• Family > Organizations

  • People > Productivity

  • Quality of life (relationships & family) > Quantity of life (materialism)


Chapter 2

In nuclear family (individualism) cultures, identity is largely self-determined. In extended family cultures, identity is more apt to come from outside of yourself: gender role, birth order, who you know.


Chapter 2

Community Culture:

Community = interdependency networks

Etiquette (“ethics”) = showing respect to those you depend on most

Ideals = behaviors that promote & sustain community harmony


Chapter 2

Maintain interpersonal harmony via ritualistic social etiquette


Chapter 2

Social behavior is complex because it is dictated by situational etiquette, not by universal rules

Meditating on company success


Chapter 2

CULTURE CLASH:

CAREER CULTURES

vs.

FAMILY CULTURES


Chapter 2

  • Cultures with different profiles sometimes mesh, but not always. “Achievement” cultures (individualistic, mastery, monochronic, quantity of life) inevitably clash with “traditional” cultures (extended family, adaptive, polychronic, quality of life).

  • For example, American culture during the “Manifest Destiny” 19th century fatally clashed with the Native American cultures, all but exterminating them in the process. The disunited Amerindian tribes were no match for the superior military technology (the product of entrepreneurial commercial institutions) of the U.S. government with its strong institutional power.


Chapter 2

  • One of the few times the Amerindians defeated the U.S. military was at the infamous battle of Little Big Horn (South Dakota) when a number of tribes centralized their power under Sitting Bull. But lacking the institutional infrastructure to permanently centralize power, the various Amerindian tribes were quickly wiped out by the institutional U.S.

  • A major cause of contemporary friction between Western & Islamic nations is cultural: secularism vs. theocracy, institutional vs. extended family, gender role differences, etc.

  • The USA faces a tough political challenge in seeking to install a Western-friendly form of government in the Middle East, because the region has never known strong secular institutions, but representative government necessitates strong institutions.


The cultural impact of quantity of life on family structure

THE CULTURAL IMPACT OF QUANTITY OF LIFE & ON FAMILYSTRUCTURE

1. Western culture’s strong emphasis on quantity-of-life productivity has led to a cycle of decreasing family size & prominence: Women in the workplace Delayed marriage Having children later in life + Fewer children Reliance on institutional child rearing in day care centers & public schools

2. Career emphasis has also meant a huge growth in the singles culture to accommodate the intrusiveness of institutional work on private life (long work hours, commuting, team projects, career mobility, etc.).


Gender role culture clash

GENDER ROLE CULTURE CLASH

  • The traditional nurturing role of women in Western culture underwent massive change during the second half of the 20th century as many women sought personal identity in careers & greater social/economic independence.

  • Other women became breadwinners in order to supplement their spouse’s income to enable a higher material standard of living.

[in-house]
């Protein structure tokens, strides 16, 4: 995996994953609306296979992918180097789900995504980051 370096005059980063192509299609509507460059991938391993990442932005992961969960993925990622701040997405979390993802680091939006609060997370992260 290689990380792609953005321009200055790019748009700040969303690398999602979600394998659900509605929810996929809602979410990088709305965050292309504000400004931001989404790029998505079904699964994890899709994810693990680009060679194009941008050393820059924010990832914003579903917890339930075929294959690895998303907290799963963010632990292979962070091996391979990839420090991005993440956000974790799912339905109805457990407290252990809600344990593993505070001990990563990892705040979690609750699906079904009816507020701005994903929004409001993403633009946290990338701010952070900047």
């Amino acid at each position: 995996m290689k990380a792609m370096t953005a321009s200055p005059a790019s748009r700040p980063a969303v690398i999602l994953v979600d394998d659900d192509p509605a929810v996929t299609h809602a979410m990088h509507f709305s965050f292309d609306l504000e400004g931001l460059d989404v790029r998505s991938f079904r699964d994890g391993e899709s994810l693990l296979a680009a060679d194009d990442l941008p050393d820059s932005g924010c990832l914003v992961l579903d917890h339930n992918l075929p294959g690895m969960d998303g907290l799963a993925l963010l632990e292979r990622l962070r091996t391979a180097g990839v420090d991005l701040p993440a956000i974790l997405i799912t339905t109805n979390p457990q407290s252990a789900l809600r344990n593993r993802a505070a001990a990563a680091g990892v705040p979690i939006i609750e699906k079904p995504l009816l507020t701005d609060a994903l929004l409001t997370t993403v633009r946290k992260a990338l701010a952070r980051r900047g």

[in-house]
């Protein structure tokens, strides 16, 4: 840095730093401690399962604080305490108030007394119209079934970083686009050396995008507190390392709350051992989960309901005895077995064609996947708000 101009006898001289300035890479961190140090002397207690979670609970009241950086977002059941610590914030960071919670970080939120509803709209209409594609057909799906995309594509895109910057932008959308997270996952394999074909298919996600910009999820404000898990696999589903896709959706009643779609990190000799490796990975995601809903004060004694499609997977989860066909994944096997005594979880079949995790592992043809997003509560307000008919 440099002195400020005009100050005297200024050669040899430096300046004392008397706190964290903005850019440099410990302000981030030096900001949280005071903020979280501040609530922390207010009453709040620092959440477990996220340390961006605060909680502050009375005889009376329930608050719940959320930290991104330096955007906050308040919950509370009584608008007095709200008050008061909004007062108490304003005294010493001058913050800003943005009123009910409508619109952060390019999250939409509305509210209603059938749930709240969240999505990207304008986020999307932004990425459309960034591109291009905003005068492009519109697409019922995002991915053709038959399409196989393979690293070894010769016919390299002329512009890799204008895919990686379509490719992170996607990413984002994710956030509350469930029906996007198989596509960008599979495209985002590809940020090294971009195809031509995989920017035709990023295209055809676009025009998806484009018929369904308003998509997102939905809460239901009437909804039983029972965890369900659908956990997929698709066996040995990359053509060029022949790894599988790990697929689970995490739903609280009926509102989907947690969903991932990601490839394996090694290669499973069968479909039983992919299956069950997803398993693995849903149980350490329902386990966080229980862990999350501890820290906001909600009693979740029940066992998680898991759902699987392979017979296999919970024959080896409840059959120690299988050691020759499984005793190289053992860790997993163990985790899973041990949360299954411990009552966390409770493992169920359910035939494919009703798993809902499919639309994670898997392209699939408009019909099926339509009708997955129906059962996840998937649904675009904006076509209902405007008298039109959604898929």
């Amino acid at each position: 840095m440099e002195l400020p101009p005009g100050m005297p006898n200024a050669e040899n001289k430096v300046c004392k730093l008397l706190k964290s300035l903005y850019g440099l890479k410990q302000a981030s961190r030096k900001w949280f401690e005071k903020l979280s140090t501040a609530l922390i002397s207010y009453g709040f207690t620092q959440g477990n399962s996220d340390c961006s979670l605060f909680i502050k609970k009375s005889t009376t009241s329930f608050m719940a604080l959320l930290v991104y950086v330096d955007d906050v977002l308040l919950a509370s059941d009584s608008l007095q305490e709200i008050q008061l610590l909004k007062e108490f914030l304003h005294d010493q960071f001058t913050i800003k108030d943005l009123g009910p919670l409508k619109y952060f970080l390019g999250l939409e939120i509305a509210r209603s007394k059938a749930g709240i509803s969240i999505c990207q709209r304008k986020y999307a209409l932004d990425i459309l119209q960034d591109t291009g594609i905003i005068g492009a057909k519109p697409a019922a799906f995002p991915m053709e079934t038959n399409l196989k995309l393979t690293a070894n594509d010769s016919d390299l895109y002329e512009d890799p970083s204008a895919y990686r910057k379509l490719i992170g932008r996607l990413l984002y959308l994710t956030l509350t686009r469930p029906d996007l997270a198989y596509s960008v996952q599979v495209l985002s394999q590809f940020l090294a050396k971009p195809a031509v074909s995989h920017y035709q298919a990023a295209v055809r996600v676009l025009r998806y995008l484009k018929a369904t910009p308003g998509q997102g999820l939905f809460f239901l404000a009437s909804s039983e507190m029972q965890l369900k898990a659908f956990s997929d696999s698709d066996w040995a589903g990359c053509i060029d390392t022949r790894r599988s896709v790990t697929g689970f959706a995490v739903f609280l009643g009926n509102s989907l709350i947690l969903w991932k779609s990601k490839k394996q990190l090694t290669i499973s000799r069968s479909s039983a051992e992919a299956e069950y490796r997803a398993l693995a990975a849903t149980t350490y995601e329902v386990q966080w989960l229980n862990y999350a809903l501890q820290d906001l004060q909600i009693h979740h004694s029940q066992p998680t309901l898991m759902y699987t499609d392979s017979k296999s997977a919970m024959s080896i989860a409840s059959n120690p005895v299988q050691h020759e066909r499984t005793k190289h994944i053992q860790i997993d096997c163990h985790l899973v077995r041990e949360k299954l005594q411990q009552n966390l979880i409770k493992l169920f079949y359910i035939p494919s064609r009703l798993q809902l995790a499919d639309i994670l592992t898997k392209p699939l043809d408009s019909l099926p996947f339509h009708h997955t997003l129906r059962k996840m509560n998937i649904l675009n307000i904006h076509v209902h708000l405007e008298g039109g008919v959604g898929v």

• The singles & living together unmarried subcultures emerged as a new socially acceptable role for both women and men who put career & organizational life ahead of family life.


Chapter 2

  • This redefined gender role of women led to domestic role overload for many “supermoms” who were expected to simultaneously maintain both nurturing & professional roles.

  • In addition, the new role of women as careerists in the workplace led to gender culture clashes in many organizations centering around sexual discrimination & harassment; the “glass ceiling” (not promoting women into executive positions); & the discomfort of many women professionals in male-dominated organization cultures built around aggressive competitiveness instead of cooperation, & authoritarian-style management instead of participative management.


The social requirements of careerist cultures

THE SOCIAL REQUIREMENTS OF CAREERIST CULTURES

  • Social Darwinist culture (make it on your own)

  • Unisex culture (economic productivity as the primary societal role of both men & women)

  • Small families or childless marriages (to accommodate the time demands of institutions & organizations)

  • Institutional childcare (as a substitute for family care during the workday): public school systems, daycare centers, nannies, after-school programs & extracurricular activities

  • Widespread availability of birth control technology


Chapter 2

  • Civil rights legislation protecting the rights of women & ethnic minorities

  • Geographically mobile lifestyles to accommodate career opportunities

  • Separation of church & state to avoid discrimination against religious minorities & the growing ranks of non-religious secularists

  • Secularized values to accommodate the high materialism required by a commercial culture based on the pursuit of careers.

  • Government socialism (unemployment & welfare benefits, medical care assistance, college loans, etc.) to provide for social welfare needs no longer met by the family.


The social requirements of extended family cultures

THE SOCIAL REQUIREMENTS OF EXTENDED FAMILY CULTURES

  • A social culture of extended families, clans (extended families connected by intermarriage) & tribes (extended clans connected by intermarriage)

  • Gender role differences

  • Large families (to provide for the relative absence of social institutions)

  • Prominent, publicly visible religion to hold the culture together at the grassroots level in the absence of of institutions

  • Communal capitalism which seeks to meet the needs of multiple people, not just financial stockholders


Chapter 2

Cul Class #3:

CULTURAL

DNA CODE


Chapter 2

DNA #1:

MONOCHRONIC vs.

POLYCHRONIC

CULTURES


Chapter 2

Monochronic—Polychronic:

Some rivers flow, others are dammed up

(Control time vs. enjoy time)


Chapter 2

  • Monochronic cultures control time via schedules to promote personal productivity: appointments, deadlines, private offices, organization charts, etc.

  • Polychronic cultures put relationships before professional responsibilities & are thus less time efficient & organized.


Chapter 2